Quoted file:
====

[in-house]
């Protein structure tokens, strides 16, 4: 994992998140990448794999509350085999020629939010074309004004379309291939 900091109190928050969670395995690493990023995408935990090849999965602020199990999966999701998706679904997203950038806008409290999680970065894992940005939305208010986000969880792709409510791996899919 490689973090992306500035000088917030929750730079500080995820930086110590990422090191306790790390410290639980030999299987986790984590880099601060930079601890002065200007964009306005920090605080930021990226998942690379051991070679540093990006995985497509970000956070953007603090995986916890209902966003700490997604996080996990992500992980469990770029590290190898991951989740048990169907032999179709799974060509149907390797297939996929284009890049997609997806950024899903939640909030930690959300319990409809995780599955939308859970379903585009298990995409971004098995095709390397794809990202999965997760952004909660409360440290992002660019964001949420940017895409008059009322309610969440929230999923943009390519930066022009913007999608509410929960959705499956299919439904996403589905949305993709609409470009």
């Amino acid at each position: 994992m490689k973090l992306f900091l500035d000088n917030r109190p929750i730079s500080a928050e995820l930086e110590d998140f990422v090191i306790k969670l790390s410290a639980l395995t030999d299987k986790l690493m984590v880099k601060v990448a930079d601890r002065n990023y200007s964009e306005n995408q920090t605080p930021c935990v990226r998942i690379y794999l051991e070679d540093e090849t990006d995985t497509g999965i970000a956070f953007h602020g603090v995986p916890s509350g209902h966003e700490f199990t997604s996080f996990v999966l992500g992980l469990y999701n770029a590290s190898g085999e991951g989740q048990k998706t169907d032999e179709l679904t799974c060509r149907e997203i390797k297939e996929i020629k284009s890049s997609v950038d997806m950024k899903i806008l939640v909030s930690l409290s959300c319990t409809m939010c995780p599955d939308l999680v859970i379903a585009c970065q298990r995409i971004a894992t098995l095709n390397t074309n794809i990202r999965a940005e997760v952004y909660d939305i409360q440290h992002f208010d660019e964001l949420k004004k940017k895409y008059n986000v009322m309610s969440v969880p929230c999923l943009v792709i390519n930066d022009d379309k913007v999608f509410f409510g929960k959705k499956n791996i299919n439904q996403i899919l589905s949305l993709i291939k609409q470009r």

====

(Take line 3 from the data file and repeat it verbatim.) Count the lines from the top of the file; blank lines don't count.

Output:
């Amino acid at each position: 994992m490689k973090l992306f900091l500035d000088n917030r109190p929750i730079s500080a928050e995820l930086e110590d998140f990422v090191i306790k969670l790390s410290a639980l395995t030999d299987k986790l690493m984590v880099k601060v990448a930079d601890r002065n990023y200007s964009e306005n995408q920090t605080p930021c935990v990226r998942i690379y794999l051991e070679d540093e090849t990006d995985t497509g999965i970000a956070f953007h602020g603090v995986p916890s509350g209902h966003e700490f199990t997604s996080f996990v999966l992500g992980l469990y999701n770029a590290s190898g085999e991951g989740q048990k998706t169907d032999e179709l679904t799974c060509r149907e997203i390797k297939e996929i020629k284009s890049s997609v950038d997806m950024k899903i806008l939640v909030s930690l409290s959300c319990t409809m939010c995780p599955d939308l999680v859970i379903a585009c970065q298990r995409i971004a894992t098995l095709n390397t074309n794809i990202r999965a940005e997760v952004y909660d939305i409360q440290h992002f208010d660019e964001l949420k004004k940017k895409y008059n986000v009322m309610s969440v969880p929230c999923l943009v792709i390519n930066d022009d379309k913007v999608f509410f409510g929960k959705k499956n791996i299919n439904q996403i899919l589905s949305l993709i291939k609409q470009r």